six out of seven

I have had a much better week, and have managed to remain on an even keel, energy-wise, due to scheduling my days with near military precision. Six out of seven days have been ‘good’ ones. Here are some details.

This week I attended a record six meetings with healthcare professionals. These carry their own energy quota: one has to consider whether the appointment in itself is going to be physically tiring (as with physio); involve the expenditure of other kinds of energy (as with neurospsychology); or carry unaccountable costs (such as walking for miles around an apparently labyrinthine clinic or feeling slightly wonky after someone extracts yet another 238778689 pints of blood from your arm). Interestingly for me this week, I was also visited at home by a stroke nurse. This was really useful. All strokes are different, but I have found that many people (including those who work in the health service) have certain generic assumptions about stroke which can sometimes be very misleading. But this nurse was different: she had masses of expertise about the varied range of stroke symptoms and how to successfully manage them. For example, my stroke (or rather strokes, as it turns out I had two) began close to the surface of my brain, and involved some very specific symptoms. I experience vertigo and nausea when moving my head about, and I also have what I can only describe as an interminable itching in the precise places where the strokes occurred. I’ve been particularly worried about the latter symptom (which gets much worse when I am tired), but both, the nurse told me, are commonly suffered by people who have had a stroke involving the surface of the brain, and are part of the normal process of damage and repair. Few doctors or neurologists are interested in having a good old chat with you about the precise nature of the weird stuff you are experiencing — and frankly, why should they be? — but it was great to be able to talk to someone who really knew exactly what was happening underneath my skull and could reassure me that these things were simply part of my brain healing itself. This nurse will continue to visit me at home at regular intervals over the next six months, and she is part-funded by Chest, Heart and Stroke Scotland, to whom I am very grateful.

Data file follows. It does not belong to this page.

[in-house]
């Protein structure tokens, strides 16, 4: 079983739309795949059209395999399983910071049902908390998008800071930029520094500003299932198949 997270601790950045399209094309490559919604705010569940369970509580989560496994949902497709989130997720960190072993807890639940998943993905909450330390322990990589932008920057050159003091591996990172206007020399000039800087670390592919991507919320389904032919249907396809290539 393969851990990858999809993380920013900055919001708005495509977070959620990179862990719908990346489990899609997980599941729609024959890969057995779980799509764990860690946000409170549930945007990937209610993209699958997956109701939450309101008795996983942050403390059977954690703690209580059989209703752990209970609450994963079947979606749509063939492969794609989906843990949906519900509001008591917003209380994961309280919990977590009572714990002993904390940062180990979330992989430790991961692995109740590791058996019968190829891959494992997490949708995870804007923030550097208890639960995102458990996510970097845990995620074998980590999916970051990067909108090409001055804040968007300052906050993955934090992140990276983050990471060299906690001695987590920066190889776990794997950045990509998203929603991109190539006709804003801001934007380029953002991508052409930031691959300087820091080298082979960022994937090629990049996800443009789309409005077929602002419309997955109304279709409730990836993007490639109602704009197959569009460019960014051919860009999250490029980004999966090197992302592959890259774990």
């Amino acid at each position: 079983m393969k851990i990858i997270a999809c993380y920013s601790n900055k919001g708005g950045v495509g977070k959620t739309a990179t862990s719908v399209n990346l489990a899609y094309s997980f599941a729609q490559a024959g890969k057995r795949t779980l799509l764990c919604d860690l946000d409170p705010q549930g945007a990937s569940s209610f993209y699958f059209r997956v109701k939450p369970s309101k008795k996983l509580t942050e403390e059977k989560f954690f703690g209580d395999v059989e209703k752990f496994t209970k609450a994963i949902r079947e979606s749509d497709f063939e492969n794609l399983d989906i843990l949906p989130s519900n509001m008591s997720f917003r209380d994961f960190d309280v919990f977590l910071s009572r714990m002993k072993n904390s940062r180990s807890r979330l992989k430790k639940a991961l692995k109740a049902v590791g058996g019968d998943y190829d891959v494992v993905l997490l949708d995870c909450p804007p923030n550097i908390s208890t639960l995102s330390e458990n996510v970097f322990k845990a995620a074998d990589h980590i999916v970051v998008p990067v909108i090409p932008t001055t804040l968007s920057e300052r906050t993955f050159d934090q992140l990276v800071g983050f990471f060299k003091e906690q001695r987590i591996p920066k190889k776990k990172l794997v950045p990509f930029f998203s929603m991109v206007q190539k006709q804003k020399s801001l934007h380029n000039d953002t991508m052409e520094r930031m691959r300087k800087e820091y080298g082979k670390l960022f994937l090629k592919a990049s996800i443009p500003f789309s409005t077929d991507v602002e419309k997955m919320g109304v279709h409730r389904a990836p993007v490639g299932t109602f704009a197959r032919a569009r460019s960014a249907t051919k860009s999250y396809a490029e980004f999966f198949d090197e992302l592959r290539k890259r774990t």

Several people, including the stroke nurse, have advised against attempting to ascend the remaining six of Edinburgh’s seven hills until I have had the heart operations that are planned for me later this year. Now, to me, exercise has to involve some hard work or it really is not exercise at all, but I have been told to revise my views, and to exclude all activities from my current plans that are remotely strenuous. No more hills, then. This week, I have been experimenting with a daily walk that is all on the flat and just under a mile – it appears I can manage this with no ill effects – so walking a mile a day will remain my current peripatetic goal. Also, Mel had the genius (and very Mel-like) idea of keeping a detailed record of my small physical achievements to remind me, in the absence of significant goals like hills, that I am still getting better. The improvements I see at the moment are subtle rather than dramatic (balancing on the “bad” leg for the count of ten rather than nine; managing five good-quality hamstring curls where last week I couldn’t do any) and it is very useful to have these markers of progression.


As I am now successfully pacing myself, I have found that its easier to concentrate on knitting or stitching for longer periods without becoming horribly tired. And I have now almost finished working up the prototype of MINI-MANU – a Manu whose proportions and sizing have been reworked to fit wee girls. The sample is worked in a lovely-to-knit-with merino /angora blend in a satisfying Spring green, and will be fastened with the buttons from Clothkits which you can see above. Setting these daisies against the soft green yarn makes the cardigan resemble a sort of miniature meadow. Wot fun! Once I’ve finished Mini-Manu, I intend to return to the rather more demanding Tortoise and Hare, and am really looking forward to knitting this again.